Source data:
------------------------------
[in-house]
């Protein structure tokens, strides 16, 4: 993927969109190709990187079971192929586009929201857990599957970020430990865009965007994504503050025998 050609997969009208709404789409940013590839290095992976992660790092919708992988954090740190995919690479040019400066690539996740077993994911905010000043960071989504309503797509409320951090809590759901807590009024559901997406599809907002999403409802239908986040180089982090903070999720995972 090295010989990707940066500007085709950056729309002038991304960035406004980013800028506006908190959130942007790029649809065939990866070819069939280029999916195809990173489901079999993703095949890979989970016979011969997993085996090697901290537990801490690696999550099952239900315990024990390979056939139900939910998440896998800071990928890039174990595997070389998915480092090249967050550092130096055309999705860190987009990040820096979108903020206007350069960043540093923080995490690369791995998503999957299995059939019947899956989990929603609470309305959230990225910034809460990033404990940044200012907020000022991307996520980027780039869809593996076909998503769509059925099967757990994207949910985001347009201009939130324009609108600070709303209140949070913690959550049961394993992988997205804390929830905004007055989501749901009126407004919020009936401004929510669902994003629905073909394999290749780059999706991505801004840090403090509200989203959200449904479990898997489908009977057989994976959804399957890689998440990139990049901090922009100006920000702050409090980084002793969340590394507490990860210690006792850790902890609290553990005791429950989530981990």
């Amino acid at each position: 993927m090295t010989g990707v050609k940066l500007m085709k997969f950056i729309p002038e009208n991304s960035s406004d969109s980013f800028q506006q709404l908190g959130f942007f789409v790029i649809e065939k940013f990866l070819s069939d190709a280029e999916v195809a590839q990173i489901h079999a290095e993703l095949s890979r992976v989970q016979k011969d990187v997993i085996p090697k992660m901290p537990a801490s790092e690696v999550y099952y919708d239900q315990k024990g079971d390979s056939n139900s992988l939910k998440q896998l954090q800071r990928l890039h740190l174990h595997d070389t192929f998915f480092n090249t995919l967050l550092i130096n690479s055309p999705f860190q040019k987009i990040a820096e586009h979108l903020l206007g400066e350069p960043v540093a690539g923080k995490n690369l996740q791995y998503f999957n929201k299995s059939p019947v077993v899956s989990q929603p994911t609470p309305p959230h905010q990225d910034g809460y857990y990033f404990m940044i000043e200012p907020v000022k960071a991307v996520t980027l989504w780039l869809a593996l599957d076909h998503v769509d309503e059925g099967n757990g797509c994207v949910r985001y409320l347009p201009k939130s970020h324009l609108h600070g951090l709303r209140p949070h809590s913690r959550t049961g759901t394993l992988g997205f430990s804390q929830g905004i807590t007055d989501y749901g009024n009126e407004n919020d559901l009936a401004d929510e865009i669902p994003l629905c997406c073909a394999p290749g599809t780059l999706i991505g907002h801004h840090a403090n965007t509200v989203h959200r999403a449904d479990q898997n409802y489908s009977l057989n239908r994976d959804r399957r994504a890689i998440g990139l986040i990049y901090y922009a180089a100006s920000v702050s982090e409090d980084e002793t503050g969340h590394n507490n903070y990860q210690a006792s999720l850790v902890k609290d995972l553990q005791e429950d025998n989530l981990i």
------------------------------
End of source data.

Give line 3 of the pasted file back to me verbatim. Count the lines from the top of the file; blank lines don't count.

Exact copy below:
């Amino acid at each position: 993927m090295t010989g990707v050609k940066l500007m085709k997969f950056i729309p002038e009208n991304s960035s406004d969109s980013f800028q506006q709404l908190g959130f942007f789409v790029i649809e065939k940013f990866l070819s069939d190709a280029e999916v195809a590839q990173i489901h079999a290095e993703l095949s890979r992976v989970q016979k011969d990187v997993i085996p090697k992660m901290p537990a801490s790092e690696v999550y099952y919708d239900q315990k024990g079971d390979s056939n139900s992988l939910k998440q896998l954090q800071r990928l890039h740190l174990h595997d070389t192929f998915f480092n090249t995919l967050l550092i130096n690479s055309p999705f860190q040019k987009i990040a820096e586009h979108l903020l206007g400066e350069p960043v540093a690539g923080k995490n690369l996740q791995y998503f999957n929201k299995s059939p019947v077993v899956s989990q929603p994911t609470p309305p959230h905010q990225d910034g809460y857990y990033f404990m940044i000043e200012p907020v000022k960071a991307v996520t980027l989504w780039l869809a593996l599957d076909h998503v769509d309503e059925g099967n757990g797509c994207v949910r985001y409320l347009p201009k939130s970020h324009l609108h600070g951090l709303r209140p949070h809590s913690r959550t049961g759901t394993l992988g997205f430990s804390q929830g905004i807590t007055d989501y749901g009024n009126e407004n919020d559901l009936a401004d929510e865009i669902p994003l629905c997406c073909a394999p290749g599809t780059l999706i991505g907002h801004h840090a403090n965007t509200v989203h959200r999403a449904d479990q898997n409802y489908s009977l057989n239908r994976d959804r399957r994504a890689i998440g990139l986040i990049y901090y922009a180089a100006s920000v702050s982090e409090d980084e002793t503050g969340h590394n507490n903070y990860q210690a006792s999720l850790v902890k609290d995972l553990q005791e429950d025998n989530l981990i």